Kuya Resisting Attack Over Rasto’s Daughter


“You have been spoiling my daughter Doris and you are asking me what to report,” shouted Rasto, as he lashed at Kuya, using his walking stick. Kuya, being very strong held Rasto’s hand before he could hit him. Rasto was helpless in Kuya’s strong grip and started shouting, attracting everybody else in school.” 

Just a few weeks after he got into this school, it became more and more obvious that Kuya, the well-muscled new teacher with slight skill than yours truly in academic-related matters, was turning to Bensouda’s most liked teacher.

Kuya was being handled as the second in command here; and, clearly, for grounds other than his academic or managerial abilities, the Deputy Headmaster laments.

Meanwhile the case at hand was the other week when Sella, also a new teacher, was insulted and frightened by some Class Eight boys as she walked home one evening. Because she is as harsh and ambitious of a teacher as myself, she had started off with a bang by keeping the Class Eight pupils on their toes.

The two boys had said her to quit giving them plenty assignments, and to quit keeping them in class for long preps or else they would attack her at night.

Sella was very afraid and when the matter got to Bensouda, the HM at once punished the boys by suspending them from school, and asked them to come with their parents within a week. Upon their arrival, the HM was not around – as always

What shocked me was that in spite of the fact that I was in school, the HM called and asked Kuya to handle the case.

The parents of the boys were allowed to go home after less than 10 minutes, while Kuya let the pupils to return to their classes without being punished. Teacher Sella, the victim of the taunting was never called.

You see, as her most intimate colleague in school, I had actually felt for her after the event and had been looking forward for an opportunity to discipline the boys strictly.  It was obvious that Kuya was getting back at Sella and me by allowing the boys go scot-free.

Afterwards, Stella became very afraid and as deputy, I have had to regularly pass by her house every evening just to make sure that she is safe. Upset, I actually thought of serving the right revenge to Kuya, but I was  stopped by the word of the Romans 12:19 that says: “Vengeance is mine, I will repay, says the Lord.”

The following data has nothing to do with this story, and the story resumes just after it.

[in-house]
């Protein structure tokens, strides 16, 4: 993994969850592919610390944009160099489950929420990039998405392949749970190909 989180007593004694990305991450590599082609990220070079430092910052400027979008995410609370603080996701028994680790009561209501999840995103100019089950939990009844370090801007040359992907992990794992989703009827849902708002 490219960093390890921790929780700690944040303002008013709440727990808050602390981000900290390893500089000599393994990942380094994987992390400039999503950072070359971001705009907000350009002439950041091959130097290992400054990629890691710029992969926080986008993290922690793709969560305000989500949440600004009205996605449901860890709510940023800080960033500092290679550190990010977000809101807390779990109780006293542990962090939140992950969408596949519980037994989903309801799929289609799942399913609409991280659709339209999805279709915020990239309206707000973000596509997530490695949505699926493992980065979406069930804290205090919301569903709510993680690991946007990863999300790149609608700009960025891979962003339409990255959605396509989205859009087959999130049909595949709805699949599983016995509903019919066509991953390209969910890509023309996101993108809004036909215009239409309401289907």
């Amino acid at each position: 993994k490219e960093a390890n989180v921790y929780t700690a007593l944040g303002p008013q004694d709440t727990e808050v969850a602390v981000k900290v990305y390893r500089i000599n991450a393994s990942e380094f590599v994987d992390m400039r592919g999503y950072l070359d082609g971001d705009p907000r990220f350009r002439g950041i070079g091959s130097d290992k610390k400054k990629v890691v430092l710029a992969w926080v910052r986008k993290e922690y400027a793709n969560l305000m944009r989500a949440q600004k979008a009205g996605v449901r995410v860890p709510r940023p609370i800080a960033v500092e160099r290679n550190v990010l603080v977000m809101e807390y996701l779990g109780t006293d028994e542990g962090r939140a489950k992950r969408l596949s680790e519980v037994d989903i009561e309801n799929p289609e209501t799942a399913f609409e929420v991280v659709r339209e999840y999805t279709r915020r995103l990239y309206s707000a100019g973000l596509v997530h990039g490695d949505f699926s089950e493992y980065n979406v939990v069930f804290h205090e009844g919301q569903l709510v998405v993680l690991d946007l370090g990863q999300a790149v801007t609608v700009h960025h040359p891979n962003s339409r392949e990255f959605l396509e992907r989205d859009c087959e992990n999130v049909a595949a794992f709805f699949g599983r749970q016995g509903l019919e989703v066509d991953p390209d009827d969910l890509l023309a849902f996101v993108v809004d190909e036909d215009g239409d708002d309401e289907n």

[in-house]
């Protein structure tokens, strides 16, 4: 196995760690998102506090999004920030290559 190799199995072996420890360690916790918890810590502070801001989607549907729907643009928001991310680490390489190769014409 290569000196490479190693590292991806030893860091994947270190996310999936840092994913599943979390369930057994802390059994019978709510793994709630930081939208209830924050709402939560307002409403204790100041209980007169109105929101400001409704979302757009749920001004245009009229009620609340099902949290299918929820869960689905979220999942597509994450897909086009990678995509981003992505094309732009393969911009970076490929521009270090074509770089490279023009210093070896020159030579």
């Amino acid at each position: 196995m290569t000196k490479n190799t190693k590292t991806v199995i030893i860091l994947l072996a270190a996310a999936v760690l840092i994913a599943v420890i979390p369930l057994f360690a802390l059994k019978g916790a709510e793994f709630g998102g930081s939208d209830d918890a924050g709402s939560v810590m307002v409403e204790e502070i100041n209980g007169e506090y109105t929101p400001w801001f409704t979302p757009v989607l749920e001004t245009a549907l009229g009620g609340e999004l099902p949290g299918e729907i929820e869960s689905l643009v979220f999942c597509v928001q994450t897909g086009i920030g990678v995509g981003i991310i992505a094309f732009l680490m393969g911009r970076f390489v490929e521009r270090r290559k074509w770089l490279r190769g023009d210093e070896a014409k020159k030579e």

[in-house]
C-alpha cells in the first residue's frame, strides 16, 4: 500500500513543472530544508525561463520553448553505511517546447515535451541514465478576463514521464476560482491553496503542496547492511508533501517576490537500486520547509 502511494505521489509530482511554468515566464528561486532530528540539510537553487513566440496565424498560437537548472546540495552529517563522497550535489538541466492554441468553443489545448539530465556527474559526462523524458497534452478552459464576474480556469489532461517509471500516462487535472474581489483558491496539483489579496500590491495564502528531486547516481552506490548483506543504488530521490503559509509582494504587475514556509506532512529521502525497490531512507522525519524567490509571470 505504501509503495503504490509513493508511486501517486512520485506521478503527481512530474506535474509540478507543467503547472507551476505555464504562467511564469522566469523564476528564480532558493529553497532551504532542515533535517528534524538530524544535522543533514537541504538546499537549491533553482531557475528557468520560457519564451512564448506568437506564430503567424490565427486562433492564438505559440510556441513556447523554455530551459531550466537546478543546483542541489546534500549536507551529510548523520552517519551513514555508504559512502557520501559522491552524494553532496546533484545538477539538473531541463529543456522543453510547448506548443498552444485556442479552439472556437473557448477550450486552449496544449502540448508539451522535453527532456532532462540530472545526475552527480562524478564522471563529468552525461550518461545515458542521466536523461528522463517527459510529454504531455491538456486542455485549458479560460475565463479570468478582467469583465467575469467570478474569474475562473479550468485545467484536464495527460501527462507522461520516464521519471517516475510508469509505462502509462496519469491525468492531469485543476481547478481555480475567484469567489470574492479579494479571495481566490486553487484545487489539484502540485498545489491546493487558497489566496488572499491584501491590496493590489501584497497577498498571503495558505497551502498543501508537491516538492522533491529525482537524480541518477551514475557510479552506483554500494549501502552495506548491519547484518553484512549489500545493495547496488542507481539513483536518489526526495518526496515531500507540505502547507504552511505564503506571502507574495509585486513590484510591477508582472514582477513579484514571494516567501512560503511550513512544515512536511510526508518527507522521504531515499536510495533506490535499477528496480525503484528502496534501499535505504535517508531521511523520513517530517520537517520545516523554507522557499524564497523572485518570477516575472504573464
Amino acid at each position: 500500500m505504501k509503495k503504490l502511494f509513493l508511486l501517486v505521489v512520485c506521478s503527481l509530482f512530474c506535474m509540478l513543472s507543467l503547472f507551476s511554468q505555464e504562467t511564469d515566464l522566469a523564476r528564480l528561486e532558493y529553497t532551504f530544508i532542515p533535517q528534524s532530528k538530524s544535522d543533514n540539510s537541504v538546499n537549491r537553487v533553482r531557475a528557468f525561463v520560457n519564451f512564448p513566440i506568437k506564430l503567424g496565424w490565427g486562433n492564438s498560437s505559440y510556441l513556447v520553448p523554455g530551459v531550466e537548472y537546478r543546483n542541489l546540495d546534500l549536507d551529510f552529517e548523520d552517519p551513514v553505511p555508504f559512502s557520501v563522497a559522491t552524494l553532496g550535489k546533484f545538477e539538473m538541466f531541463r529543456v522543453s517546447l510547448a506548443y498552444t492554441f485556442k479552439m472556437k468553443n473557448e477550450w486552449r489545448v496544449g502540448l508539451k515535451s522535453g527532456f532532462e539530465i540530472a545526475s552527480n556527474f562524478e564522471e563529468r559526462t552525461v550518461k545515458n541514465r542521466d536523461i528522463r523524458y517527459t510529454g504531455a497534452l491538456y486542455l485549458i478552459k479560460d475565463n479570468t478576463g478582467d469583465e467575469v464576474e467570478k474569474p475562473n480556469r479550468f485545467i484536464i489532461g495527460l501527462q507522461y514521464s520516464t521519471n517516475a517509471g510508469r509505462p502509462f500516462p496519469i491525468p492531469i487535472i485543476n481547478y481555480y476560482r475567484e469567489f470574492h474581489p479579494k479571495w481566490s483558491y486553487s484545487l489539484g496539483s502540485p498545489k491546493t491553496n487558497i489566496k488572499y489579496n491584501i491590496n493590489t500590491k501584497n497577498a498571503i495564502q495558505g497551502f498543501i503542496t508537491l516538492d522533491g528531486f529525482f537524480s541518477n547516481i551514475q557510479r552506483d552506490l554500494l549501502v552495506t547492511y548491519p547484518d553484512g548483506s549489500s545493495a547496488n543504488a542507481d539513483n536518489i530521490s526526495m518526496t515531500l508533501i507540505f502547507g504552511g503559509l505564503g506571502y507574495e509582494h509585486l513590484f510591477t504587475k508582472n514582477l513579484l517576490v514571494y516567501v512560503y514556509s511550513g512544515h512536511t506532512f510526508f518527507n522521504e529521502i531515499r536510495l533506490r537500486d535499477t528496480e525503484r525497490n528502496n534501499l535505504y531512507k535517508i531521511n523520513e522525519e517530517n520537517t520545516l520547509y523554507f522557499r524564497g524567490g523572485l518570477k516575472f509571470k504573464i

And certainly he is a living Lord, for it wasn’t long before He, on my behalf, served revenge on Kuya.

It all started after we assigned ball games. You will remember that Kuya took up boys’ volleyball, although in actual fact, he spent more time with the girls’ volleyball team than he does with the boys.

Together with Nzomo, they spurred on the girls to dress in short and tight bloomers as they played, and as might be expected, this caught the eyes of many people who came to watch them play. I do not know whether she was bored or what the problem was, but soon Nzomo began to leave early, allowing Kuya coach the girls until she entirely stopped attending the training sessions.

Kuya would train the girls until very late. As you know, Sella and me also led the drama students to rehearsals until late but it would seem as though Kuya was committed to leaving after us. With zonal competitions fast approaching last week, his coaching sessions extended to 7 p.m. – in fact the sessions only ended when it got dark.

They would start the coaching sessions with road work – which saw them run around Mwisho wa Lami village and finish with another round of road work. I was a little concerned about the late trainings but knowing the relationship between Kuya and the HM, I decided to keep quiet. And it wasn’t long before we started hearing rumours.

But matters came to a head last Thursday when Rasto came to school very early. He wanted to see the headmistress.

“This is very serious and I won’t talk to you,” he told me when I told him that Bensouda had travelled to TSC offices.  I called Bensouda several times but she did not pick her phone.